According to FIG. 3, the outermost surface parts 15, 16 of the blank can be inserted between two container rows, so that together they form an intermediate layer.
FIGS. 5 and 6 illustrate a further embodiment, which is particularly suitable for eight plastic motor or engine oil cans with, in each case, a capacity of one litre. A special feature of this embodiment is that the facing edges of the surface parts 11, 12 of the blank forming the end walls are provided with indentations 21 for supporting the surrounding band 17. This prevents an unintentional displacement of the surrounding band and ensures a firm engagement on the containers, even if they are not intended to project on either side over the width of the blank strip.
Moreover, this embodiment, like that described hereinbefore in connection with FIGS. 1 to 4, gives a high rigidity and strength (static) of the multiple pack, even if the outermost surface parts 15, 16 inserted between two container rows terminate at a certain distance from the bottom of the pack formed by the central surface part 10 of the strip-like blank and as shown e.g. in FIGS. 3 and 7. In the same way as the transverse folding lines, the indentations 21 on the edges of the blank can be produced by means of punching tools.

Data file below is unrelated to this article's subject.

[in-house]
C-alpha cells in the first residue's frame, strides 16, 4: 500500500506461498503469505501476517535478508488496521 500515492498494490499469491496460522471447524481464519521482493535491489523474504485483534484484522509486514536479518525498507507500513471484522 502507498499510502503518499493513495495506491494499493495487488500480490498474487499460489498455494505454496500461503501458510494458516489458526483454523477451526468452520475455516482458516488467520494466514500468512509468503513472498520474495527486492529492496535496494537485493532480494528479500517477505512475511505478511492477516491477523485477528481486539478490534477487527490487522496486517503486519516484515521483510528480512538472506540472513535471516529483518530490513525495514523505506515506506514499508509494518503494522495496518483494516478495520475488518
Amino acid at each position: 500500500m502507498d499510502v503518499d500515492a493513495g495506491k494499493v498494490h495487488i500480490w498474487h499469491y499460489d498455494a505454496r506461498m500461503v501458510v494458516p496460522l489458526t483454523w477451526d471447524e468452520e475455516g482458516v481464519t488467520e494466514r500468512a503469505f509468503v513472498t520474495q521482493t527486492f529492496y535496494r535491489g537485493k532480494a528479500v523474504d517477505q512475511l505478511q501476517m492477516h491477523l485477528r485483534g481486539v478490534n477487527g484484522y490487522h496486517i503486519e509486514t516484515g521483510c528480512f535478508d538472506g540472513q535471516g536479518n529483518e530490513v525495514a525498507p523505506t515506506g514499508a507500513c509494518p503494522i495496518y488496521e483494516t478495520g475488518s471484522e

A special feature in the case of FIGS. 7 and 10 is that in this case the outermost surface parts of the blank can in each case be inserted between two different containers rows, so that they in each case individually form an intermediate layer or wall into which adjacent containers can press with their periphery or closing edge under the action of forces emanating from the surrounding band, so that the multiple pack has a high strength. As shown in FIG. 8, in this embodiment the outermost surface parts can be folded rearwards beneath the base, so that it is possible to produce a stiff, double-layer display with U-shaped upright end walls.
FIGS. 9 and 10 show another embodiment of a multiple pack according to the invention for twelve beverage cans arranged in three rows, but with a punched or stamped cardboard or corrugated paper blank and indentations on the blank edges, as described hereinbefore relative to the embodiment of FIGS. 5 and 6 which also has a punched blank.